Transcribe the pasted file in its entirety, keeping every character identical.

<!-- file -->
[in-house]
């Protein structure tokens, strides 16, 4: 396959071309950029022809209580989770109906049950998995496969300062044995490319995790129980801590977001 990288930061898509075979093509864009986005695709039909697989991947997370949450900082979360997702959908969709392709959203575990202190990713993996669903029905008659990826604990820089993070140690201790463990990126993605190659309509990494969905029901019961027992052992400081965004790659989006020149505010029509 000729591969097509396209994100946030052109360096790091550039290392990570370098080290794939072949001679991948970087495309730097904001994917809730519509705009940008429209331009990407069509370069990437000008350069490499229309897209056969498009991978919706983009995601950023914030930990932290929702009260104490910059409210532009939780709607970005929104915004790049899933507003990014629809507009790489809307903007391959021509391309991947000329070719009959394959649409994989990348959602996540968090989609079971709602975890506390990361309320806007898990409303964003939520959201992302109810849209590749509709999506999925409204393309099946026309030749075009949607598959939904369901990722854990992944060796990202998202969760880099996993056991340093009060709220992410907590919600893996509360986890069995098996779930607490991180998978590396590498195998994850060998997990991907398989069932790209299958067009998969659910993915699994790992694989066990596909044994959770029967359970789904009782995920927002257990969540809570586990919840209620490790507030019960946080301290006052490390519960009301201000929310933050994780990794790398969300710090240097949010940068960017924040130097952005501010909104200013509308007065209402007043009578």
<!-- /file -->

[in-house]
């Protein structure tokens, strides 16, 4: 396959071309950029022809209580989770109906049950998995496969300062044995490319995790129980801590977001 990288930061898509075979093509864009986005695709039909697989991947997370949450900082979360997702959908969709392709959203575990202190990713993996669903029905008659990826604990820089993070140690201790463990990126993605190659309509990494969905029901019961027992052992400081965004790659989006020149505010029509 000729591969097509396209994100946030052109360096790091550039290392990570370098080290794939072949001679991948970087495309730097904001994917809730519509705009940008429209331009990407069509370069990437000008350069490499229309897209056969498009991978919706983009995601950023914030930990932290929702009260104490910059409210532009939780709607970005929104915004790049899933507003990014629809507009790489809307903007391959021509391309991947000329070719009959394959649409994989990348959602996540968090989609079971709602975890506390990361309320806007898990409303964003939520959201992302109810849209590749509709999506999925409204393309099946026309030749075009949607598959939904369901990722854990992944060796990202998202969760880099996993056991340093009060709220992410907590919600893996509360986890069995098996779930607490991180998978590396590498195998994850060998997990991907398989069932790209299958067009998969659910993915699994790992694989066990596909044994959770029967359970789904009782995920927002257990969540809570586990919840209620490790507030019960946080301290006052490390519960009301201000929310933050994780990794790398969300710090240097949010940068960017924040130097952005501010909104200013509308007065209402007043009578």